the Rock Doc:
Sound Advice for a Song
By psychologist, Dr. Bruce L. Thiessen, Ph.D.,
Aka Dr BLT
* Details contained in the original correspondence, or inquiry have been omitted or otherwise altered to protect the confidentiality of the inquiring party and to make key spiritual/psychological points.
Dear Doc BLT:
Hi! My name is Donna Downey. Iím 33 years of age and Iím African-American, as is my husband. I live in Oildale, California. Christmas is just around the corner, and Iím usually pretty big on Christmas, and Iím a church-going Christian, but Iím just not feeling the Christmas spirit this year. Iím kinda sorta a little depressed, not suicidal, not yet anyway, but definitely in the depressive zone is you know what Iím saying.
I usually travel to Montana to see my husbandís parents, but my husband and I canít afford it this year, as he was laid off of his job 4 months ago. Heís a street musician, but heís unappreciated and underpaid as one. He tried to get a job as Santa, but they wouldnít hire him anywhere. I hate to be that paranoid person that sees racial motives behind everything, but I think itís because heís black.
My dad had a top ten country hit (yes, thatís right, heís country and heís black) back in the 60s, but he squandered all of his fortune, and heís now an alcoholic in a rocky marriage with my mom. We have one child. She is two. Thereís more information I could share with you, but Iím too depressed to continue.
Donna Downey Down
Dear Donna Downey Down: Thatís a whole lotta Dís and they spell depression. Depression can be seen as an unwelcome foe, or as an invitation to explore issues that seem to be bringing you sadness. Although you still have your husband, I think you could probably identify with the mood introduced in this song:
What Kind of Christmas (Has
Iím also of the opinion that you and your husband may find some sort of comfort in this song about another African-American male who was turned down a job as Santa, ostensibly for his skin color:
Sometimes the best way to experience gladness is to allow yourself to feel, and to express the sadness. What you are feeling is legitimate sorrow, though it may be exacerbated by a genetic or physiological predisposition to clinical depression. It has to do with the experience of loss and it is a grieving process that you are faced with. Grieving doesnít respect the time or day and it certainly doesnít take Christmas vacations.
Grieving has to do with loss, and, though it may be more acute after the passing away of a loved one, it doesnít necessarily have to do with the experience of actual death of a person.
Youíve lost your father, ostensibly, to alcoholism. You and your husband have lost a steady source of income, and with it, your peace of mind, and possibly your confidence, both individually, and as a couple and a family. Along with the financial loss, and concomitant sense of security and confidence, youíve lost an opportunity to visit your in-laws, a family tradition Iím assuming you and your husband treasure.
You canít hide from grief, or put it off. You canít simply put on a happy Christmas face. You must explore your various losses with a professional, a friend or a pastor, depending on the severity of your condition. If you are experiencing suicidal thoughts, you need to go to an emergency psychiatric unit or call a crisis line right away. If you are not thinking about suicide, but are otherwise having trouble facing your day and if you are just barely getting yourself out of bed in the morning, you most definitely need to see a psychologist (or another licensed mental health professional) and a psychiatrist for medication.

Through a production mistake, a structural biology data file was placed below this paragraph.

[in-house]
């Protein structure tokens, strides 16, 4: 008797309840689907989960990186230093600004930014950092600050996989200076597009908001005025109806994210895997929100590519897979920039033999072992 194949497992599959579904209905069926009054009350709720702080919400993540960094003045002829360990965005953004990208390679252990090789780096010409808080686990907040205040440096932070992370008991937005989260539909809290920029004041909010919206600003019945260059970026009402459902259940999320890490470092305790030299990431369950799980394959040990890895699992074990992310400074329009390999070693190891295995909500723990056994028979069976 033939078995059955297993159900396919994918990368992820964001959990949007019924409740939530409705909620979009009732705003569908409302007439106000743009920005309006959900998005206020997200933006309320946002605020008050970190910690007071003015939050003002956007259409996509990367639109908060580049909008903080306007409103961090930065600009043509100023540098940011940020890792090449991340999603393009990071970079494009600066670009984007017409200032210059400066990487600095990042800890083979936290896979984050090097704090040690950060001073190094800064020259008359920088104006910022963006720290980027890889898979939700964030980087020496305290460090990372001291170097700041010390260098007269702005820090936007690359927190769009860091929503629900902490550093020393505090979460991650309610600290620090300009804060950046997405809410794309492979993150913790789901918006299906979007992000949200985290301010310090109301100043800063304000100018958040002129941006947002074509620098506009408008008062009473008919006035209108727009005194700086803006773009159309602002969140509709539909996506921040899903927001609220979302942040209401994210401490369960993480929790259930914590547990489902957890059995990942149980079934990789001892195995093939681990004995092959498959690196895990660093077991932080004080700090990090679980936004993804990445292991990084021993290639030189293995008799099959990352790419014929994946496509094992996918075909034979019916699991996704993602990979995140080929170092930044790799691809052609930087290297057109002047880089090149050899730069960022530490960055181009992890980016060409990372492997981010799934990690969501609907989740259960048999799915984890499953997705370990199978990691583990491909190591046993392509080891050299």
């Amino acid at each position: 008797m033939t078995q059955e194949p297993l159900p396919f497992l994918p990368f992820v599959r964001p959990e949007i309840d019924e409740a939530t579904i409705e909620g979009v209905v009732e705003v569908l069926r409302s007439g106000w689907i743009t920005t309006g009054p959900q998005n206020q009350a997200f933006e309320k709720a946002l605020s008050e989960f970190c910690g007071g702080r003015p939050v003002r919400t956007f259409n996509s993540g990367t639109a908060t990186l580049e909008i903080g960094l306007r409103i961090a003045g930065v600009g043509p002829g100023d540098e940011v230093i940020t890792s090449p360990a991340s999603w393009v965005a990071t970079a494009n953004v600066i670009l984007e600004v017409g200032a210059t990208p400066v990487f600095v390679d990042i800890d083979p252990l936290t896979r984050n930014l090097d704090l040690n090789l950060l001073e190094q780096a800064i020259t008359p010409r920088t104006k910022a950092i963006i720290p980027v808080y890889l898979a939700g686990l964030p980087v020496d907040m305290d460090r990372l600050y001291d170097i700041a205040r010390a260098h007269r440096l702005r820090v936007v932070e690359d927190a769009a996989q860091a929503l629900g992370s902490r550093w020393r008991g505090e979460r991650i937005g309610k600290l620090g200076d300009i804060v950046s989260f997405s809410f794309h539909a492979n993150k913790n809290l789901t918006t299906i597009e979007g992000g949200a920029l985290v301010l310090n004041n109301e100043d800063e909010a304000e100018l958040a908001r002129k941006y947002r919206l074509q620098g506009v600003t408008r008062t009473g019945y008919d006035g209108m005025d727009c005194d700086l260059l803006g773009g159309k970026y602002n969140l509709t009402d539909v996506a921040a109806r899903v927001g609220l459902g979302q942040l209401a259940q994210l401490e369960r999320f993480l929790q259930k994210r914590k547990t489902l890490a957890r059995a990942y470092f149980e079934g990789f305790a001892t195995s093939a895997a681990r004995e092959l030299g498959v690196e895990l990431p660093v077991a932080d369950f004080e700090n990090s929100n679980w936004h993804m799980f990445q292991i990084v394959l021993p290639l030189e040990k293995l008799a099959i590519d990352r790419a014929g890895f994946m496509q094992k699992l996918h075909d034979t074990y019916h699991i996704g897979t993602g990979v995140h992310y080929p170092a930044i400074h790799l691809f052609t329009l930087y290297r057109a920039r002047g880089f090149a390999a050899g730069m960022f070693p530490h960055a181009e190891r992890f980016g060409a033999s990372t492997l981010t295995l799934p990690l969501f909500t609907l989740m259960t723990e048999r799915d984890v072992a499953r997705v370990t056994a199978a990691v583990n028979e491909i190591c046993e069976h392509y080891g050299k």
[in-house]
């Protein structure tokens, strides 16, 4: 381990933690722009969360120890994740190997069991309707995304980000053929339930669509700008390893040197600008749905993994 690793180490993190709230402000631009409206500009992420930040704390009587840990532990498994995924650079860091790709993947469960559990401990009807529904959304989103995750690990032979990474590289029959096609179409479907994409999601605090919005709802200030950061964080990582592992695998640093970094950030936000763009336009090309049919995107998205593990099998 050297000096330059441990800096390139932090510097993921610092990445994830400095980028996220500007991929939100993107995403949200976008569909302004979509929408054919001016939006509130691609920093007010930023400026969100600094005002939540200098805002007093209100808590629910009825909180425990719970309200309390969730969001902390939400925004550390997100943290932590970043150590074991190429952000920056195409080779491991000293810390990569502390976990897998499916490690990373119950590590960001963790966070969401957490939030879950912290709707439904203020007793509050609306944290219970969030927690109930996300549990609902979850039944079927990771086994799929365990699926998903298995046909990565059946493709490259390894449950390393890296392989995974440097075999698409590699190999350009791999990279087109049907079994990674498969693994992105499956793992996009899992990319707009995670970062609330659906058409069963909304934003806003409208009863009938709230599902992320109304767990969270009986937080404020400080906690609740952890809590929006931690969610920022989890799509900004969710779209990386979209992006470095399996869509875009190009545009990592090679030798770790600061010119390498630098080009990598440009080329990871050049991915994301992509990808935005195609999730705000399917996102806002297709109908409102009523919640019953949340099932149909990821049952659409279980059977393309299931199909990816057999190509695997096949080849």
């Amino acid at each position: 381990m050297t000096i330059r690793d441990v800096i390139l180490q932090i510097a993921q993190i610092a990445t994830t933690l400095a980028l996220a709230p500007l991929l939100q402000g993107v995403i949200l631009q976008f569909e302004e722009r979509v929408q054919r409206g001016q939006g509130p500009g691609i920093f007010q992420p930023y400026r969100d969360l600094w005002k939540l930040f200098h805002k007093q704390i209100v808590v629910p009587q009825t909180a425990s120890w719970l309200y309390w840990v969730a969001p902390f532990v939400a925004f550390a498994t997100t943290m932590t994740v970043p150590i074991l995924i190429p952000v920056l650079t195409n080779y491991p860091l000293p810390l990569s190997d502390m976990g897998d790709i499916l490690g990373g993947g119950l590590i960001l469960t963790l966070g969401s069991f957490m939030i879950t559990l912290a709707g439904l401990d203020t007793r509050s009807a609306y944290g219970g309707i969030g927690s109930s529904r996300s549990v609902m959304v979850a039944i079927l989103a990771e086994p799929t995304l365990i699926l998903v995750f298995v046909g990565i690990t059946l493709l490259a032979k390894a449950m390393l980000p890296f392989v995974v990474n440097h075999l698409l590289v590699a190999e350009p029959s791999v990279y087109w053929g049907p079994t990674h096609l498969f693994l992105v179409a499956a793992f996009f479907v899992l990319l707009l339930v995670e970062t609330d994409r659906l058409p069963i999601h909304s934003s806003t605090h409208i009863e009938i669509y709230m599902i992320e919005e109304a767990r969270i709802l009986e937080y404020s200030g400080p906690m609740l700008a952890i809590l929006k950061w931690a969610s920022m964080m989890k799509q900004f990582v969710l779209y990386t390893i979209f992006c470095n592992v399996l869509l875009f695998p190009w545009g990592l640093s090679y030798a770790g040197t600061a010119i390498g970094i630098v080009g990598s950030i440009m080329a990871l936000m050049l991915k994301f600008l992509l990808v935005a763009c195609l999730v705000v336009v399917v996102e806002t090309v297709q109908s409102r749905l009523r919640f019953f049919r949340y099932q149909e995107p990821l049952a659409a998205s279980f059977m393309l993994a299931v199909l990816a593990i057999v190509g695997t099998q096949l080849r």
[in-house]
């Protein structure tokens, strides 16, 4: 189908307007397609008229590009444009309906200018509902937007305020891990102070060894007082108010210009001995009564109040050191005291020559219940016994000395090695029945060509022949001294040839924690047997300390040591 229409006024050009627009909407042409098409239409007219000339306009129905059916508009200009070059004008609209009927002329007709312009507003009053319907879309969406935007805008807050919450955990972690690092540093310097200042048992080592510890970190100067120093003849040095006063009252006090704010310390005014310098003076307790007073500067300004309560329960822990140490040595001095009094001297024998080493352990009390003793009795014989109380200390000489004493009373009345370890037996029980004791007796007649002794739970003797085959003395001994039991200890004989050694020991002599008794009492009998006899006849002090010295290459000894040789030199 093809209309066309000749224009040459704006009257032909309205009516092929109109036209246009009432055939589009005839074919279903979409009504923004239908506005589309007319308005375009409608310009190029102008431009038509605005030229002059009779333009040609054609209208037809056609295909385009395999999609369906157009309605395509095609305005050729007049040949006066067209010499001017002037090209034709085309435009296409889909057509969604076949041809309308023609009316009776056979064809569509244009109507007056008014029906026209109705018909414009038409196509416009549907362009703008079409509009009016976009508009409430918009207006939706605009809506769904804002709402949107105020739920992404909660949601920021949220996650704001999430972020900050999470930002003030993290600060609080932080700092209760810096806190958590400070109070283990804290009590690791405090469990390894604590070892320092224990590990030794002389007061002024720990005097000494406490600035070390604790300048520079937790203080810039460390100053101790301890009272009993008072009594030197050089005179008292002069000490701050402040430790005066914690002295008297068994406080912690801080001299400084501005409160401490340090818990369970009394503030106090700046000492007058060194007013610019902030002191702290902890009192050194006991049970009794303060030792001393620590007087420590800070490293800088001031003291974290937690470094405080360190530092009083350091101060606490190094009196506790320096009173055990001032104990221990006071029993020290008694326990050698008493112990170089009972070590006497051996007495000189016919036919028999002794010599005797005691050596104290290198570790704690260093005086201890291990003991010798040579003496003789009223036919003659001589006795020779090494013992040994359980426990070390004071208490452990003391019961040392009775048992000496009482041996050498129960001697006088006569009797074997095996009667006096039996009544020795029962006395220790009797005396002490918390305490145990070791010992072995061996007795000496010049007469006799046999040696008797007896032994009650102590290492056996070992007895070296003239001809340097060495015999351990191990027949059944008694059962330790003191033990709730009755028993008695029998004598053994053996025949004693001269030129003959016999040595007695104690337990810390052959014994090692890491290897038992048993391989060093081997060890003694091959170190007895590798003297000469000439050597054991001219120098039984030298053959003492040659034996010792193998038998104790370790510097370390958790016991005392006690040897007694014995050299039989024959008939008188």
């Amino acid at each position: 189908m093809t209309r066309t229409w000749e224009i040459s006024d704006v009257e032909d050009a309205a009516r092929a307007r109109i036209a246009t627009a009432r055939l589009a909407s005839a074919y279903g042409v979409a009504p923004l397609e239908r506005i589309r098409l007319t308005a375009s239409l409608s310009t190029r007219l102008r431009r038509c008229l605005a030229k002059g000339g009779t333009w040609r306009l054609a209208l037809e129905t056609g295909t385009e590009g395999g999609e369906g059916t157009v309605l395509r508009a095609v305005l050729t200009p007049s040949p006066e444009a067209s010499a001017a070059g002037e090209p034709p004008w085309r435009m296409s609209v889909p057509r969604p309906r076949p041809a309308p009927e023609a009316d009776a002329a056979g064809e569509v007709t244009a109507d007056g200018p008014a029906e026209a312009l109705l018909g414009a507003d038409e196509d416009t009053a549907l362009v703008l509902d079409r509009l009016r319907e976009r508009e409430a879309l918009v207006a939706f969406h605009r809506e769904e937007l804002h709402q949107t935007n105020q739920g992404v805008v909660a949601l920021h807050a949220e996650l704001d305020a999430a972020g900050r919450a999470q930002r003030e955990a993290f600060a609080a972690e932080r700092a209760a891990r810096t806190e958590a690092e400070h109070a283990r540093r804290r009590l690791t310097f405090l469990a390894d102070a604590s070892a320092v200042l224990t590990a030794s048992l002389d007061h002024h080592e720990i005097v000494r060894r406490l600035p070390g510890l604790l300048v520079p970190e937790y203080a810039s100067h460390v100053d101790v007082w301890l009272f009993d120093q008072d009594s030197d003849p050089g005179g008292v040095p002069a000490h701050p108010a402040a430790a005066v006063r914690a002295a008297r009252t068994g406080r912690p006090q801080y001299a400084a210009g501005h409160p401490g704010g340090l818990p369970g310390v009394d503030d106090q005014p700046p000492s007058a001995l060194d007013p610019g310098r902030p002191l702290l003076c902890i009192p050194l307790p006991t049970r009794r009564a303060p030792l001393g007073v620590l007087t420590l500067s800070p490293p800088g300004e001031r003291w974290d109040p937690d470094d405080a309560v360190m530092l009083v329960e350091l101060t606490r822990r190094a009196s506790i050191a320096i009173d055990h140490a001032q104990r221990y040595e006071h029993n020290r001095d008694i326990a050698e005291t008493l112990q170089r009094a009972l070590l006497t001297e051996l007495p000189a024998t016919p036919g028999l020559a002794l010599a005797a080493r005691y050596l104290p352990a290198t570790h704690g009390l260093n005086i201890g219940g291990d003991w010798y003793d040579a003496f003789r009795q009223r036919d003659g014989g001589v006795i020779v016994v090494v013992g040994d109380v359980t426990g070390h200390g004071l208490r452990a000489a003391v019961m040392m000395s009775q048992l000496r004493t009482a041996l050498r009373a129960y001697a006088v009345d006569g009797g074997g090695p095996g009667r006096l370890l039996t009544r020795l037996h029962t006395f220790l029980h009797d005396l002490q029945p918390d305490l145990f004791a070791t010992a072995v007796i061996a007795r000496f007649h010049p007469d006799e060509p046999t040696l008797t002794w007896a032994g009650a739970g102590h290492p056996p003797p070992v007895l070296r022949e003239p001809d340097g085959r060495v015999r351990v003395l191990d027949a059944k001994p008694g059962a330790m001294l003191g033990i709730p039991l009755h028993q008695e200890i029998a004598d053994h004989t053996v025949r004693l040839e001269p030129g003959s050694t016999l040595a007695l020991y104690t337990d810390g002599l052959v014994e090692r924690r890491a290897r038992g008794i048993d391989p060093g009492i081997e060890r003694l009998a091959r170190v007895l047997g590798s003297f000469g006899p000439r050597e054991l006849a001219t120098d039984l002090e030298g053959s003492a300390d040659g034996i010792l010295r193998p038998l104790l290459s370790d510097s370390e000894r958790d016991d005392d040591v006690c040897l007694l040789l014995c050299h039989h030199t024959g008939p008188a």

If your depression is manageable, but persistently painful nonetheless, then perhaps simply surrounding yourself with supportive family members and friends, and seeking the assistance of your church pastor, will be sufficient. Either way, you will need to open up, and you will need to openly express, not hide, your sadness.
If I were a psychological Santa, I would come down your chimney and leave you and your family a gift of joy and peace of mind on Christmas eve, if not, before. Unfortunately, I donít possess those powers. While Iíd like you to be happy all throughout your Christmas season, you just need to be happier than you are now, and incrementally moving towards the type of joy expressed in this song:
Spread Some New Year Cheer
Perhaps getting a babysitter for your little one, and spending some quality alone time with your husband, doing something relaxing on the cheap will also help to buffer the blow of the multiple losses you have experienced. If you agree, then hereís a little song that may add some romance to the moment:
Christmas For Two
Maybe your husband, also being a musician, could share some of his songs with you.
Good heavens, Iíve just given
nearly ½ a CD of songs away. I hope the songs and the suggestions
put you on the path from grief to relief. This can be accomplished
only through belief. Believe that there is a light at the end of
your dark tunnel. There is. It may be a bit insensitive, and
somewhat unrealistic to wish you a Merry Christmas, but I do with you a
Christmas that is meaningful and merrier than expected! God bless!